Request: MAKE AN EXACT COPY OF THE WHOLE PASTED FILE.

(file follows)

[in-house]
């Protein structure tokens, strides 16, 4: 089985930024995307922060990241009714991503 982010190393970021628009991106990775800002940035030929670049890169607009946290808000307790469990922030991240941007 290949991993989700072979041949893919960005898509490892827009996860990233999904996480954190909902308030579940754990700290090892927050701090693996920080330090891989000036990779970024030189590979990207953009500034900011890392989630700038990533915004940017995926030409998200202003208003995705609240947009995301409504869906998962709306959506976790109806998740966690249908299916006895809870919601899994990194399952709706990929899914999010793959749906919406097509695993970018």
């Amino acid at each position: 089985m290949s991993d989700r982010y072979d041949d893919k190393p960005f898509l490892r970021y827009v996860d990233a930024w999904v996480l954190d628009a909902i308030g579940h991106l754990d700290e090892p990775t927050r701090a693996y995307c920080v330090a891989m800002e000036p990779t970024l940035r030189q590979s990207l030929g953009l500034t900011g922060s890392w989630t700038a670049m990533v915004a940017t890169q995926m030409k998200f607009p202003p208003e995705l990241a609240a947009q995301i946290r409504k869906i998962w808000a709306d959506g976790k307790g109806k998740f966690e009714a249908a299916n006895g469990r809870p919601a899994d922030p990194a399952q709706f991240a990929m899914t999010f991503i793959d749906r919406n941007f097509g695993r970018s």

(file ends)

[in-house]
């Protein structure tokens, strides 16, 4: 089985930024995307922060990241009714991503 982010190393970021628009991106990775800002940035030929670049890169607009946290808000307790469990922030991240941007 290949991993989700072979041949893919960005898509490892827009996860990233999904996480954190909902308030579940754990700290090892927050701090693996920080330090891989000036990779970024030189590979990207953009500034900011890392989630700038990533915004940017995926030409998200202003208003995705609240947009995301409504869906998962709306959506976790109806998740966690249908299916006895809870919601899994990194399952709706990929899914999010793959749906919406097509695993970018």
């Amino acid at each position: 089985m290949s991993d989700r982010y072979d041949d893919k190393p960005f898509l490892r970021y827009v996860d990233a930024w999904v996480l954190d628009a909902i308030g579940h991106l754990d700290e090892p990775t927050r701090a693996y995307c920080v330090a891989m800002e000036p990779t970024l940035r030189q590979s990207l030929g953009l500034t900011g922060s890392w989630t700038a670049m990533v915004a940017t890169q995926m030409k998200f607009p202003p208003e995705l990241a609240a947009q995301i946290r409504k869906i998962w808000a709306d959506g976790k307790g109806k998740f966690e009714a249908a299916n006895g469990r809870p919601a899994d922030p990194a399952q709706f991240a990929m899914t999010f991503i793959d749906r919406n941007f097509g695993r970018s």